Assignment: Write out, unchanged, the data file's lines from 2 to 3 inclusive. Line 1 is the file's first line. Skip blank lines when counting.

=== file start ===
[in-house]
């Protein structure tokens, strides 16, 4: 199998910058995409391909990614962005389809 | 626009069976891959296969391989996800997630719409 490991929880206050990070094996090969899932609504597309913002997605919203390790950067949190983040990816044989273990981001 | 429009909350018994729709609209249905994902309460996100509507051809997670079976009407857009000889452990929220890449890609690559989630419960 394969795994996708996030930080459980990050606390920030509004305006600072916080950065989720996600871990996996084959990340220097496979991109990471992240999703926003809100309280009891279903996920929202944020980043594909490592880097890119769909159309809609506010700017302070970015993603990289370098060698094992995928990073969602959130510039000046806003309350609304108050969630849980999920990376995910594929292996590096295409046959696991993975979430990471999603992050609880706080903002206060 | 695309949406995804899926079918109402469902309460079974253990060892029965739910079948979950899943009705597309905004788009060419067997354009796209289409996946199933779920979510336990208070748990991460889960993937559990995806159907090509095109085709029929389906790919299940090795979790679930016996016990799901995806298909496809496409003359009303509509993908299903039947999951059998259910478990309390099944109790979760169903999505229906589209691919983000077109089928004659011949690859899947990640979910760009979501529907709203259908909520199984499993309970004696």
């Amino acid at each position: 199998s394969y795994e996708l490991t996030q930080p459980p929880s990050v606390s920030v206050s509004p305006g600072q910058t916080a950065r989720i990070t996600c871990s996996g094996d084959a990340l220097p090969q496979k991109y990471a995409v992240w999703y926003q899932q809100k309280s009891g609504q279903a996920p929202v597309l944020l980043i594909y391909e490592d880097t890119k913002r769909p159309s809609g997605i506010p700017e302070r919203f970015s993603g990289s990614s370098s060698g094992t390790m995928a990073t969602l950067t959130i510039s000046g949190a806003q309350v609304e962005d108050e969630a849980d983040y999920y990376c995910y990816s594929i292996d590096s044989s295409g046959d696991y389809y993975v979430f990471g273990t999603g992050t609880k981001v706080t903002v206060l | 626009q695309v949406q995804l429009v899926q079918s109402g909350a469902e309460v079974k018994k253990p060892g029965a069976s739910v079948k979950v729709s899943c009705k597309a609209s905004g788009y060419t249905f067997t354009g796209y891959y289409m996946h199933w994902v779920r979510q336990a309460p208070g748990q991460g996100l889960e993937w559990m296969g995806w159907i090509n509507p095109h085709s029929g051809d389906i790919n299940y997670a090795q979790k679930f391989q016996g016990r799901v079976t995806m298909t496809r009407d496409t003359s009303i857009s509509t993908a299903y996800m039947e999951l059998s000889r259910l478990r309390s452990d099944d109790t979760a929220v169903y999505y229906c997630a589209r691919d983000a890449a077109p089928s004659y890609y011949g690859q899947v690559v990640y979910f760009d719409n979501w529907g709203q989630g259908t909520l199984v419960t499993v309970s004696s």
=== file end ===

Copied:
């Protein structure tokens, strides 16, 4: 199998910058995409391909990614962005389809 | 626009069976891959296969391989996800997630719409 490991929880206050990070094996090969899932609504597309913002997605919203390790950067949190983040990816044989273990981001 | 429009909350018994729709609209249905994902309460996100509507051809997670079976009407857009000889452990929220890449890609690559989630419960 394969795994996708996030930080459980990050606390920030509004305006600072916080950065989720996600871990996996084959990340220097496979991109990471992240999703926003809100309280009891279903996920929202944020980043594909490592880097890119769909159309809609506010700017302070970015993603990289370098060698094992995928990073969602959130510039000046806003309350609304108050969630849980999920990376995910594929292996590096295409046959696991993975979430990471999603992050609880706080903002206060 | 695309949406995804899926079918109402469902309460079974253990060892029965739910079948979950899943009705597309905004788009060419067997354009796209289409996946199933779920979510336990208070748990991460889960993937559990995806159907090509095109085709029929389906790919299940090795979790679930016996016990799901995806298909496809496409003359009303509509993908299903039947999951059998259910478990309390099944109790979760169903999505229906589209691919983000077109089928004659011949690859899947990640979910760009979501529907709203259908909520199984499993309970004696």
């Amino acid at each position: 199998s394969y795994e996708l490991t996030q930080p459980p929880s990050v606390s920030v206050s509004p305006g600072q910058t916080a950065r989720i990070t996600c871990s996996g094996d084959a990340l220097p090969q496979k991109y990471a995409v992240w999703y926003q899932q809100k309280s009891g609504q279903a996920p929202v597309l944020l980043i594909y391909e490592d880097t890119k913002r769909p159309s809609g997605i506010p700017e302070r919203f970015s993603g990289s990614s370098s060698g094992t390790m995928a990073t969602l950067t959130i510039s000046g949190a806003q309350v609304e962005d108050e969630a849980d983040y999920y990376c995910y990816s594929i292996d590096s044989s295409g046959d696991y389809y993975v979430f990471g273990t999603g992050t609880k981001v706080t903002v206060l | 626009q695309v949406q995804l429009v899926q079918s109402g909350a469902e309460v079974k018994k253990p060892g029965a069976s739910v079948k979950v729709s899943c009705k597309a609209s905004g788009y060419t249905f067997t354009g796209y891959y289409m996946h199933w994902v779920r979510q336990a309460p208070g748990q991460g996100l889960e993937w559990m296969g995806w159907i090509n509507p095109h085709s029929g051809d389906i790919n299940y997670a090795q979790k679930f391989q016996g016990r799901v079976t995806m298909t496809r009407d496409t003359s009303i857009s509509t993908a299903y996800m039947e999951l059998s000889r259910l478990r309390s452990d099944d109790t979760a929220v169903y999505y229906c997630a589209r691919d983000a890449a077109p089928s004659y890609y011949g690859q899947v690559v990640y979910f760009d719409n979501w529907g709203q989630g259908t909520l199984v419960t499993v309970s004696s």